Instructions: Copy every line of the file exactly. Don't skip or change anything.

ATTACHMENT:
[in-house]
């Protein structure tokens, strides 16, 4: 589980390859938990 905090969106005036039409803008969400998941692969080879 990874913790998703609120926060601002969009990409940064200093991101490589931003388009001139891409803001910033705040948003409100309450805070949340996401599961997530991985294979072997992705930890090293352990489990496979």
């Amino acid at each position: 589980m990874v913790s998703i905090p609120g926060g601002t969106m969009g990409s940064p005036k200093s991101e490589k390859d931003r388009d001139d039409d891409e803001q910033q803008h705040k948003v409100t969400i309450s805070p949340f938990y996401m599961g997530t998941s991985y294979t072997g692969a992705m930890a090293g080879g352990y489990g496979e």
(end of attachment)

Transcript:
[in-house]
């Protein structure tokens, strides 16, 4: 589980390859938990 905090969106005036039409803008969400998941692969080879 990874913790998703609120926060601002969009990409940064200093991101490589931003388009001139891409803001910033705040948003409100309450805070949340996401599961997530991985294979072997992705930890090293352990489990496979």
């Amino acid at each position: 589980m990874v913790s998703i905090p609120g926060g601002t969106m969009g990409s940064p005036k200093s991101e490589k390859d931003r388009d001139d039409d891409e803001q910033q803008h705040k948003v409100t969400i309450s805070p949340f938990y996401m599961g997530t998941s991985y294979t072997g692969a992705m930890a090293g080879g352990y489990g496979e």